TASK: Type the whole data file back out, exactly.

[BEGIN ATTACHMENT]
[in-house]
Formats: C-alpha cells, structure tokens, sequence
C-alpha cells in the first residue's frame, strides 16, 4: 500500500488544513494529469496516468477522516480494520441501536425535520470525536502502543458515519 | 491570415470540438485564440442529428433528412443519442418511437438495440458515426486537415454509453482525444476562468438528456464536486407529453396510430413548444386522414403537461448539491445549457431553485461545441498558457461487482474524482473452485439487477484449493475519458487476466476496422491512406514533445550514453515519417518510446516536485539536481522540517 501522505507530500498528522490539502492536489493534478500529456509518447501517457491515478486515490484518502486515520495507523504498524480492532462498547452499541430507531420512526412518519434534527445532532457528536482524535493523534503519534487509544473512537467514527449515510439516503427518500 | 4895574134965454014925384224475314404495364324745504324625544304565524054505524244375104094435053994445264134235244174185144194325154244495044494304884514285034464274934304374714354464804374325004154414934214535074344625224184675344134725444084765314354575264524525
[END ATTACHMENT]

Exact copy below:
[in-house]
Formats: C-alpha cells, structure tokens, sequence
C-alpha cells in the first residue's frame, strides 16, 4: 500500500488544513494529469496516468477522516480494520441501536425535520470525536502502543458515519 | 491570415470540438485564440442529428433528412443519442418511437438495440458515426486537415454509453482525444476562468438528456464536486407529453396510430413548444386522414403537461448539491445549457431553485461545441498558457461487482474524482473452485439487477484449493475519458487476466476496422491512406514533445550514453515519417518510446516536485539536481522540517 501522505507530500498528522490539502492536489493534478500529456509518447501517457491515478486515490484518502486515520495507523504498524480492532462498547452499541430507531420512526412518519434534527445532532457528536482524535493523534503519534487509544473512537467514527449515510439516503427518500 | 4895574134965454014925384224475314404495364324745504324625544304565524054505524244375104094435053994445264134235244174185144194325154244495044494304884514285034464274934304374714354464804374325004154414934214535074344625224184675344134725444084765314354575264524525